Fonts are the clothes our words wear but how do we know what looks good? Here are 7 essential typography books that’ll help any UI designer
Typography permeates the internet. It is the unsung hero that makes the content we read legible. Any UI designer worth their weight should know how to pick the right typeface.
But how do you know which font is right? How do you choose a humanist serif over a modernist sans serif? Books. Typography books, to be precise. They are packed with the information you need to make the best typographical choices for an awesome user experience.
At Justinmind, we asked our in-house designers and type aficionados for their faves. So, here’s 7 of the best typography books for UI designers. Let’s get started.
A Type Primer by John Kane
Font newbs, this one is for you. If you’re green to all things typography, get your hands on a copy of John Kane’s A Type Primer. You won’t regret it.
It is an excellent introduction to the world of typography. Kane explains relevant font vocabulary and provides lots of contextual examples. There’s even a long timeline in the book on font history and ample examples of how to layout documents.
Kane explores hieroglyphics all the way to the Gutenberg printing press and ends at today’s font landscape.
He successfully manages to break down the anatomy of type and turns it into an accessible subject that doesn’t intimidate, too. It’s definitely a worthwhile read.
Just My Type by Simon Garfield
Just My Type is not your typical font book. It’s a selection of interesting and unique stories about some of the world’s most prominent fonts.
In the book, you’ll learn all about the pervasive fonts that feature in our daily lives. This is not a dry history book by any means. Garfield has a way of jumping around the history of type and injecting personality into what could be mundane subject matter.
As he does so, you’ll discover great gems from type history. Like the mild panic that Ikea created when they changed their font from Futura to Verdana. Or the time James Cameron choose Papyrus for the film Avatar.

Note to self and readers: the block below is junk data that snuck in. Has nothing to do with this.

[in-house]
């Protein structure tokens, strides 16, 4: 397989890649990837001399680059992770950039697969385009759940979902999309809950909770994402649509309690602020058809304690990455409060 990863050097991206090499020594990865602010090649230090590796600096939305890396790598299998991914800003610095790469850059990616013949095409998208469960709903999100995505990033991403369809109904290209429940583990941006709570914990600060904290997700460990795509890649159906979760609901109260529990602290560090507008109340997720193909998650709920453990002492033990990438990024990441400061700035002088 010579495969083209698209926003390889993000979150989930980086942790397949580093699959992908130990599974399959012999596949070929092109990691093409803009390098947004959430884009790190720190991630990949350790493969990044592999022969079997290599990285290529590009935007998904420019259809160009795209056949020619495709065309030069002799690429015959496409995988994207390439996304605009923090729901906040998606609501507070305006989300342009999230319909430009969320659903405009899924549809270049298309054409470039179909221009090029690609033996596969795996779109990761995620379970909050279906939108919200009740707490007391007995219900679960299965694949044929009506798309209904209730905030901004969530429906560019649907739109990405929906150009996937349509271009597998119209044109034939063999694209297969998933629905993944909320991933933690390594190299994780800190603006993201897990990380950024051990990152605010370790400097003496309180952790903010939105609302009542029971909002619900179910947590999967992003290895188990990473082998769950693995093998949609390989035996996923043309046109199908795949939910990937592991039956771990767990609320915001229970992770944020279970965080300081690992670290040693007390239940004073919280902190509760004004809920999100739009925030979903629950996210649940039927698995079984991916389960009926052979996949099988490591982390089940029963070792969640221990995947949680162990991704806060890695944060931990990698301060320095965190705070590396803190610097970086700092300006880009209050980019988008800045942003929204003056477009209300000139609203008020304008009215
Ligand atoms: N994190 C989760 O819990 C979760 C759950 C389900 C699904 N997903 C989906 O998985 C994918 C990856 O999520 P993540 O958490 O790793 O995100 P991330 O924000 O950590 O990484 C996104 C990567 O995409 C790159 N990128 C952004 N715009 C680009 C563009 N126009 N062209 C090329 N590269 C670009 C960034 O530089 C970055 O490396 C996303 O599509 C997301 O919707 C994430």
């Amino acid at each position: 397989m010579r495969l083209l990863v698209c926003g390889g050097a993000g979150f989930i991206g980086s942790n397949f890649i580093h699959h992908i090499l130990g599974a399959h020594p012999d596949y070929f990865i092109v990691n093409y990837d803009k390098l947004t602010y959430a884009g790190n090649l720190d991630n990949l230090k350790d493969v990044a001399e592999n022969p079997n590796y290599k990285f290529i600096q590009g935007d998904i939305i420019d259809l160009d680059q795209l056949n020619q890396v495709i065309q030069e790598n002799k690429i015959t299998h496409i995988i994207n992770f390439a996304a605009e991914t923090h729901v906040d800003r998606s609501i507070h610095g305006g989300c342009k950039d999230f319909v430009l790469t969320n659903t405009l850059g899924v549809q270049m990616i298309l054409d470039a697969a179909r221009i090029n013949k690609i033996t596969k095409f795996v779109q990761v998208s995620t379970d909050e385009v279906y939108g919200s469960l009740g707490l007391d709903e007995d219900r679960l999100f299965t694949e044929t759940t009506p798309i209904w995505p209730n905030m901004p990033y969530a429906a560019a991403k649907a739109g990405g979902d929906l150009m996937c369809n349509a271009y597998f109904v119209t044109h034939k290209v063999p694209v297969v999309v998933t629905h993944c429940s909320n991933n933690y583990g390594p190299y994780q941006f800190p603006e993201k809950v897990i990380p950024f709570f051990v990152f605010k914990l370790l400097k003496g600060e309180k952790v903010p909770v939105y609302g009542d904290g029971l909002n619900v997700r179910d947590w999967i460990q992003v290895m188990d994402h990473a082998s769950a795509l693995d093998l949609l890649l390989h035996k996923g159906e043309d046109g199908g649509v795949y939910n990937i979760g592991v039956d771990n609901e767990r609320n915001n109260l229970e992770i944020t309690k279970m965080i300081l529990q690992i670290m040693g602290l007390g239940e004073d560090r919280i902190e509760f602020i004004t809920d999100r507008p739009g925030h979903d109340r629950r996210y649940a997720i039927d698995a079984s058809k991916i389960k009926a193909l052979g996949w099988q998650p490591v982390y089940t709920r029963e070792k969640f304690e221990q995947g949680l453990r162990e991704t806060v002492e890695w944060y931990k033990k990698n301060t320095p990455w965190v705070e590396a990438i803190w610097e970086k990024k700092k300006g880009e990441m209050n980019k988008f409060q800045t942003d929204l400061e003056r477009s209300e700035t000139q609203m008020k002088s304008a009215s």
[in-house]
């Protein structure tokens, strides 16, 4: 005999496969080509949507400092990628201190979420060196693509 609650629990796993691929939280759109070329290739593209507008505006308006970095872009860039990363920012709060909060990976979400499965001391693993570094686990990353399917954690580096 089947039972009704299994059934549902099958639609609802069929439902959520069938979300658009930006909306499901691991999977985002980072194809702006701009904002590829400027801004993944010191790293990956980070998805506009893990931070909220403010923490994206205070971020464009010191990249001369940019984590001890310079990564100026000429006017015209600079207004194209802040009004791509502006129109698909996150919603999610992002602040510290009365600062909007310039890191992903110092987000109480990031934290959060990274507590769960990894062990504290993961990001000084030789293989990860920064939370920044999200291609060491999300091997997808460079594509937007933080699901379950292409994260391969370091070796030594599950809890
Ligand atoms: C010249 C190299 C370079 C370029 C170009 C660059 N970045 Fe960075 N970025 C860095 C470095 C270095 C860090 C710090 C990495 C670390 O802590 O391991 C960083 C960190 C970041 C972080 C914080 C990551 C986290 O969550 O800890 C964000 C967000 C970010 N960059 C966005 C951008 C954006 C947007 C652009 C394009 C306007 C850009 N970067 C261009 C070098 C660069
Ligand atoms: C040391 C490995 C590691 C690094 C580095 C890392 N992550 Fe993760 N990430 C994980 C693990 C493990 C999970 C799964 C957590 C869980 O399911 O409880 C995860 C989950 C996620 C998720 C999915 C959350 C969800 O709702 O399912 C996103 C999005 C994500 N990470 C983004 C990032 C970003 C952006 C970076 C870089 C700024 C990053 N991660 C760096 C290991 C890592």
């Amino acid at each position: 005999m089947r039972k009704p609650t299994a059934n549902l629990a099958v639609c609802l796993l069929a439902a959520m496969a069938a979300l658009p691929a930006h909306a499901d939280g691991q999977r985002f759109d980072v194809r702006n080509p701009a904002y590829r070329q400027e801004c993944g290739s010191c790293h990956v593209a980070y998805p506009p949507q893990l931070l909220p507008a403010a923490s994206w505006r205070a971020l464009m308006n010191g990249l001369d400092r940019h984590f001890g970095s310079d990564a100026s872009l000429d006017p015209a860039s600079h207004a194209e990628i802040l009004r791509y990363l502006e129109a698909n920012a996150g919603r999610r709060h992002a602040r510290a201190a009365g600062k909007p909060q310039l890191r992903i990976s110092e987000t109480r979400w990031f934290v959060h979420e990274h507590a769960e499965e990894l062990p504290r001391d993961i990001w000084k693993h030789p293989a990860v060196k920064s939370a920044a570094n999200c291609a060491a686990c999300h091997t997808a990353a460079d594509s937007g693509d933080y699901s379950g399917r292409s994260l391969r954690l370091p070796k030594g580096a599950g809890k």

For the amateur typographer who wants to learn about fonts in a non-technical but engaging way, this book does the job. It’s casual and light-hearted.
The Elements of Typographic Style by Robert Bringhurst
This is one of the best books about typography and layout that’s ever been written. Many typographers and UI designers reference this book when you ask them their favorite book on type.
Robert Bringhurst, typographer and poet, goes in depth about all things type. Bringhurst is technical in his approach and doesn’t shy away from getting esoteric.
The emotional impact of a descender might not excite everyone but Bringhurst’s wit, style and reverence for typography oozes out of the pages. Before long, you’ll be as emotional over the spine of an S as him. It’s infectious.
The book contains extensive coverage of fonts. It will show you how to use them correctly so you’ll never have to scratch your head again when debating font choices.
Elements of Typographic Style requires a cursory knowledge of typography. It doesn’t explain some of the rudimentary elements of type. Aside from that, however, it’s a type bible that all UI designers should have on their shelf.
The Complete Manual of Typography by James Felici
Typography mavens will know this book well. It covers type basics like:
- History of type